We went to Silver Lake on Friday. It was warm enough to swim, so the girls went in their bathing suits and life vests, and they had their first real experience of a western Washington lake. This particular one is really a glorified pond, but there was a beach with sand and a roped-off kids' area, and the girls loved wading and splashing around. They went waist-deep, which was as far as the rope went, but decided not to go further, even though I said they could. (I didn't say I would go with them. I had not worn a bathing suit. I was prepared to get wet going after one of them, but I was not excited about it, and maybe they noticed that.)
I noticed the distinctive smell of Washington woodland, a sweet woodsy smell, which now that I think of it probably comes partly from overripe blackberries. They noticed the sand and how the underwater plants started growing a few yards out, and the freshwater clamshells, and how in this beach there were no waves and no tide. But mostly, Chloë noticed...wait for it...the ducks. There were a dozen or so mallards and wood ducks floating near shore, and she was absolutely charmed by them, especially when they swam right near her. "I've never seen a duck so close before! Look at its webbed feet!" This flock was very tame; they had obviously decided being chased by small children was worth it for the free food. "That boy is feeding the ducks!" she said, pointing to a boy around eight or so who was tossing chips to the waiting birds nearby. "I wish we had brought food."
"We brought animal crackers," I said, and then as her face opened with hope, "but it's not good for the ducks to feed them." She asked why, and I told her (there was also a helpful sign not far from where the boy stood). I could see and hear her reluctance, but she said decidedly, "Then we shouldn't." I was proud.
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We went to the Lynnwood Skate-and-Bowl on Saturday, for the Norwescon kickoff. Chloë has skated three or four times before, but Maia never has. When they got into her skates she had some trouble standing, but she worked at it, and shuffled gamely across the carpet. After some practice she fell down a slight incline--not her first fall, but her first one that hurt. She cried, naturally, and said she didn't want to go on the rink, so Eric took Chloë out, as she was ready to move on. But they hadn't gotten more than a quarter of the way around the rink when Maia said, "I wish we were with Chloë and Daddy," and I said, "We could go out and try to catch them, " and she said, "Okay."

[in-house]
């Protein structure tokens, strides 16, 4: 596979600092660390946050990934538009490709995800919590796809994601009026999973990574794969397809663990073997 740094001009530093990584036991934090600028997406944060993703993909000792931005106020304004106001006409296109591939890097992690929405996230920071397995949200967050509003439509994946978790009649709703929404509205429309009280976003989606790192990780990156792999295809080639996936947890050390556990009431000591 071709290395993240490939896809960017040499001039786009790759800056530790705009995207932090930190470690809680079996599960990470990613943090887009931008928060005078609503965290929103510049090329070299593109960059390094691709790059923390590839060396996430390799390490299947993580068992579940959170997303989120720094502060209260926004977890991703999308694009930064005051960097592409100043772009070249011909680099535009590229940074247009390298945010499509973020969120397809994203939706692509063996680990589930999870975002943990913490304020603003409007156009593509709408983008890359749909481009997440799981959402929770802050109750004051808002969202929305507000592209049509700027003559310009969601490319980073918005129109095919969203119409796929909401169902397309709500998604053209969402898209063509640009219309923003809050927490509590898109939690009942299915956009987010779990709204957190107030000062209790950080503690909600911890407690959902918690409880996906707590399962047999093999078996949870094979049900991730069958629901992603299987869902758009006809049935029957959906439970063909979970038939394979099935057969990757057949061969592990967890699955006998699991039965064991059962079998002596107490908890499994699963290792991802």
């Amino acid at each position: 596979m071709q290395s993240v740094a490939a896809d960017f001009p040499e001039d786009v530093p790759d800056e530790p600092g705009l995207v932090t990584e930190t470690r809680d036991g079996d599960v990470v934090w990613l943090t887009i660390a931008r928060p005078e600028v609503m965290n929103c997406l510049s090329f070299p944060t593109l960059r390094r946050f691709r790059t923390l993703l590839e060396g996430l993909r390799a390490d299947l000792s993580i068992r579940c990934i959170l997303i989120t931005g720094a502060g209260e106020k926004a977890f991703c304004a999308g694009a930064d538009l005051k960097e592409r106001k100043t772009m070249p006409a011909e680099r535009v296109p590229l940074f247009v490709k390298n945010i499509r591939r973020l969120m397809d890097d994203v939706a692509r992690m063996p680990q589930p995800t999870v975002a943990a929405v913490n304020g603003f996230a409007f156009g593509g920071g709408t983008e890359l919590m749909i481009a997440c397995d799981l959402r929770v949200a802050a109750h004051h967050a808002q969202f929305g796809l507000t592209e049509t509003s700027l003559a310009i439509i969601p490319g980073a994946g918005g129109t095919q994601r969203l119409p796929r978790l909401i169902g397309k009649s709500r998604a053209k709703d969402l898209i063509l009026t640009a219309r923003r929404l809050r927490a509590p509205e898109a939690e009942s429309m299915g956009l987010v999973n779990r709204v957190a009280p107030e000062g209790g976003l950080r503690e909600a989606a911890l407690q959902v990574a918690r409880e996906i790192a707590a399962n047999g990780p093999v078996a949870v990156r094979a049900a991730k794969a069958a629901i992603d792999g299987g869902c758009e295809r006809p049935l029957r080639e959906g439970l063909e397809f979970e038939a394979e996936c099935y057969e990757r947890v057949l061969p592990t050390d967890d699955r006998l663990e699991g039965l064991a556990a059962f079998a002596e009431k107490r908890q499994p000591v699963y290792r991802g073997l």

We stepped into the rink. She was mostly shuffling her feet back and forth, and steadfastly ignoring all my attempts to teach her otherwise, but she clung to my hand and managed some forward movement. She fell a couple of times, but she kept getting back up and shuffling some more, and every once in a while she would exclaim, "I'm doing it!"
Meanwhile ahead of us, Eric reported later, Chloë was struggling to get better, and crying, as she too often does, "I can't do it." We've noticed that Maia tends to be better at things that require physical agility--I blame jaundice--but I don't know how much of that is her much more positive attitude. Chloë has shown determination to do a few things--such as guitar; she got one for her birthday and has been surprisingly diligent about asking for "guitar lessons" from me and about working on her fingering, even though she finds it difficult. (We're looking for a place for lessons around here with an actual teacher.) But most of the time if she has any sort of difficulty, she dissolves into tears and won't keep working on the problem without a lot of prompting. Maia has that reaction sometimes, but more often she just goes ahead and tries things. We never quite caught up with Chloë on that trip around the rink (though Eric spotted us and visited), but at our closest point I commented to Maia, "We're halfway across the rink," and she looked back and said, "No, Mama. Not halfway. Look!" I looked back and realized that while I'd meant halfway around the rink, we were all the way across, and she was awed at the distance she'd skated. She wanted to stop after we completed our circuit, and not long after that we traded our skates for bowling shoes, but she was so excited and proud of herself, and so was I.